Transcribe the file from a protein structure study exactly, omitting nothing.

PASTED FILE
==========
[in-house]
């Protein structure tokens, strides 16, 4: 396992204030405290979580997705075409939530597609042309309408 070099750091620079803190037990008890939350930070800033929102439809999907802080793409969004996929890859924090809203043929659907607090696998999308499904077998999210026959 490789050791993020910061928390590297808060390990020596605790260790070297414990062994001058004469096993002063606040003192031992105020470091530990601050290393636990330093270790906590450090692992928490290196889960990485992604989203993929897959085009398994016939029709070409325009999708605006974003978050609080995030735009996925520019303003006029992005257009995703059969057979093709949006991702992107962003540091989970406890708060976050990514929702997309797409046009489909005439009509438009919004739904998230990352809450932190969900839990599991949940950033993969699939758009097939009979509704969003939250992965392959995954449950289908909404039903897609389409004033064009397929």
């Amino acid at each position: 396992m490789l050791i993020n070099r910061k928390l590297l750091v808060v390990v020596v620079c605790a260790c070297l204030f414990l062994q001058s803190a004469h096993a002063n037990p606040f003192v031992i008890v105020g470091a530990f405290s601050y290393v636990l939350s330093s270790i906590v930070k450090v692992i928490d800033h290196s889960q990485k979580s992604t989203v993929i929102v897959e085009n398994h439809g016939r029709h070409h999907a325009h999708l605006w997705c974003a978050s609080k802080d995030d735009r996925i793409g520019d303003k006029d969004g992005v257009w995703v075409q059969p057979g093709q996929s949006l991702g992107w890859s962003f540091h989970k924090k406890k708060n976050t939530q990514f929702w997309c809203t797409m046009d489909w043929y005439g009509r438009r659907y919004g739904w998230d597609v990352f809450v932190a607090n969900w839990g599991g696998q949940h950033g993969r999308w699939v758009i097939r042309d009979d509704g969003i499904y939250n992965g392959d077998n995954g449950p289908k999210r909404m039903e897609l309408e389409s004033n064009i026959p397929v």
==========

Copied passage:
[in-house]
């Protein structure tokens, strides 16, 4: 396992204030405290979580997705075409939530597609042309309408 070099750091620079803190037990008890939350930070800033929102439809999907802080793409969004996929890859924090809203043929659907607090696998999308499904077998999210026959 490789050791993020910061928390590297808060390990020596605790260790070297414990062994001058004469096993002063606040003192031992105020470091530990601050290393636990330093270790906590450090692992928490290196889960990485992604989203993929897959085009398994016939029709070409325009999708605006974003978050609080995030735009996925520019303003006029992005257009995703059969057979093709949006991702992107962003540091989970406890708060976050990514929702997309797409046009489909005439009509438009919004739904998230990352809450932190969900839990599991949940950033993969699939758009097939009979509704969003939250992965392959995954449950289908909404039903897609389409004033064009397929």
């Amino acid at each position: 396992m490789l050791i993020n070099r910061k928390l590297l750091v808060v390990v020596v620079c605790a260790c070297l204030f414990l062994q001058s803190a004469h096993a002063n037990p606040f003192v031992i008890v105020g470091a530990f405290s601050y290393v636990l939350s330093s270790i906590v930070k450090v692992i928490d800033h290196s889960q990485k979580s992604t989203v993929i929102v897959e085009n398994h439809g016939r029709h070409h999907a325009h999708l605006w997705c974003a978050s609080k802080d995030d735009r996925i793409g520019d303003k006029d969004g992005v257009w995703v075409q059969p057979g093709q996929s949006l991702g992107w890859s962003f540091h989970k924090k406890k708060n976050t939530q990514f929702w997309c809203t797409m046009d489909w043929y005439g009509r438009r659907y919004g739904w998230d597609v990352f809450v932190a607090n969900w839990g599991g696998q949940h950033g993969r999308w699939v758009i097939r042309d009979d509704g969003i499904y939250n992965g392959d077998n995954g449950p289908k999210r909404m039903e897609l309408e389409s004033n064009i026959p397929v």